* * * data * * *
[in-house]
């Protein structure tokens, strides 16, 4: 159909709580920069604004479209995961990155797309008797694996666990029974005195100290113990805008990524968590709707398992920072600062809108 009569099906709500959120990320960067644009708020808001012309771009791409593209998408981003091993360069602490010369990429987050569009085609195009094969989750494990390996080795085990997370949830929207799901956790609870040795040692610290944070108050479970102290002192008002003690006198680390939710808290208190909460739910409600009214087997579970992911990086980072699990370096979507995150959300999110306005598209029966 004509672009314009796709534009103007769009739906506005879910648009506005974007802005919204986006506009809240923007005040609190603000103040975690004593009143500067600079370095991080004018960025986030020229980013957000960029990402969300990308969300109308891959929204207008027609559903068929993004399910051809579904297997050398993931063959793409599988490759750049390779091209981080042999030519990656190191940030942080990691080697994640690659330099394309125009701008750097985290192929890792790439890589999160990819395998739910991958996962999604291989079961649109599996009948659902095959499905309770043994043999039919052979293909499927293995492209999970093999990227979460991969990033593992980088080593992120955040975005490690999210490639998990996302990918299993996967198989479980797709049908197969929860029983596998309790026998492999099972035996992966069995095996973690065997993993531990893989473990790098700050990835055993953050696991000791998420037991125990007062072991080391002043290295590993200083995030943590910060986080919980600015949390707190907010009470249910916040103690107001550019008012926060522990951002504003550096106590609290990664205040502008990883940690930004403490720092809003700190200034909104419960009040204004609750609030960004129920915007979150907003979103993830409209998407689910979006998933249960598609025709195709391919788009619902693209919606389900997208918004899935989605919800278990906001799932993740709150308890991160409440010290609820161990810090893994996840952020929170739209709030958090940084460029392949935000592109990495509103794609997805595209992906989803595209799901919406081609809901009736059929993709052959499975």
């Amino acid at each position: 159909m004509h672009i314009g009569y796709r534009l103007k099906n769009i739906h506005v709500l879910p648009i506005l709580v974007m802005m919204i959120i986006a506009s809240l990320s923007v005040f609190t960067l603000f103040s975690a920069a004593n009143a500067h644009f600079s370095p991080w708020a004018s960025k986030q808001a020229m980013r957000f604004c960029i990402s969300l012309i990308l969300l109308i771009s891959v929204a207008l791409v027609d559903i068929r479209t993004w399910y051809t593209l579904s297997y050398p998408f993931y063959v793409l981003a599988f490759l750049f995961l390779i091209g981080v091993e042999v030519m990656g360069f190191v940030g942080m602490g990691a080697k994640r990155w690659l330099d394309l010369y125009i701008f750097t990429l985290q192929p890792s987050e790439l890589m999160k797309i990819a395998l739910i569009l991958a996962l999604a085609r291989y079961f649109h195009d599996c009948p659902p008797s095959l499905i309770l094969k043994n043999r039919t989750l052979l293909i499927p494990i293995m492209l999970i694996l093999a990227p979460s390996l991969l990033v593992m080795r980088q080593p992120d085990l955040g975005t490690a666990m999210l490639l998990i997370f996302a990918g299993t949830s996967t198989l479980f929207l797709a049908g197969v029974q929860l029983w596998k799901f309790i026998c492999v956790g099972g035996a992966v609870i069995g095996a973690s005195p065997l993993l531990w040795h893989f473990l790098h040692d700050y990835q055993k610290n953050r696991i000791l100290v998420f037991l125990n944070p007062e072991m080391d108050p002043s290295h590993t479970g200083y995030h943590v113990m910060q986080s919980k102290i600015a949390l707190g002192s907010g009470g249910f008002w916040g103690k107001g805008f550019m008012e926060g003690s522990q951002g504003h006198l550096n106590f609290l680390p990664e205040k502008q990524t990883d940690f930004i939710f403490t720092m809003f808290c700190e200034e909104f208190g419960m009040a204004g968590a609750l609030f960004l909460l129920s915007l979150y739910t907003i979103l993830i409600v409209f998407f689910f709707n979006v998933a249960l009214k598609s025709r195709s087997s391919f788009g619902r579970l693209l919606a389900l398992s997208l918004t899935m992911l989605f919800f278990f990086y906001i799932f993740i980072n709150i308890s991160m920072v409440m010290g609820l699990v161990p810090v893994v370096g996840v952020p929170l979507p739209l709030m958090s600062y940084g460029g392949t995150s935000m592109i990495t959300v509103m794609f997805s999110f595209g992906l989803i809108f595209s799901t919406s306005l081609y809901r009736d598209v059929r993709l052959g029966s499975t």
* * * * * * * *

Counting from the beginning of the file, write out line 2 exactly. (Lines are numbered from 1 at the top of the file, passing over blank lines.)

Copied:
């Protein structure tokens, strides 16, 4: 159909709580920069604004479209995961990155797309008797694996666990029974005195100290113990805008990524968590709707398992920072600062809108 009569099906709500959120990320960067644009708020808001012309771009791409593209998408981003091993360069602490010369990429987050569009085609195009094969989750494990390996080795085990997370949830929207799901956790609870040795040692610290944070108050479970102290002192008002003690006198680390939710808290208190909460739910409600009214087997579970992911990086980072699990370096979507995150959300999110306005598209029966 004509672009314009796709534009103007769009739906506005879910648009506005974007802005919204986006506009809240923007005040609190603000103040975690004593009143500067600079370095991080004018960025986030020229980013957000960029990402969300990308969300109308891959929204207008027609559903068929993004399910051809579904297997050398993931063959793409599988490759750049390779091209981080042999030519990656190191940030942080990691080697994640690659330099394309125009701008750097985290192929890792790439890589999160990819395998739910991958996962999604291989079961649109599996009948659902095959499905309770043994043999039919052979293909499927293995492209999970093999990227979460991969990033593992980088080593992120955040975005490690999210490639998990996302990918299993996967198989479980797709049908197969929860029983596998309790026998492999099972035996992966069995095996973690065997993993531990893989473990790098700050990835055993953050696991000791998420037991125990007062072991080391002043290295590993200083995030943590910060986080919980600015949390707190907010009470249910916040103690107001550019008012926060522990951002504003550096106590609290990664205040502008990883940690930004403490720092809003700190200034909104419960009040204004609750609030960004129920915007979150907003979103993830409209998407689910979006998933249960598609025709195709391919788009619902693209919606389900997208918004899935989605919800278990906001799932993740709150308890991160409440010290609820161990810090893994996840952020929170739209709030958090940084460029392949935000592109990495509103794609997805595209992906989803595209799901919406081609809901009736059929993709052959499975």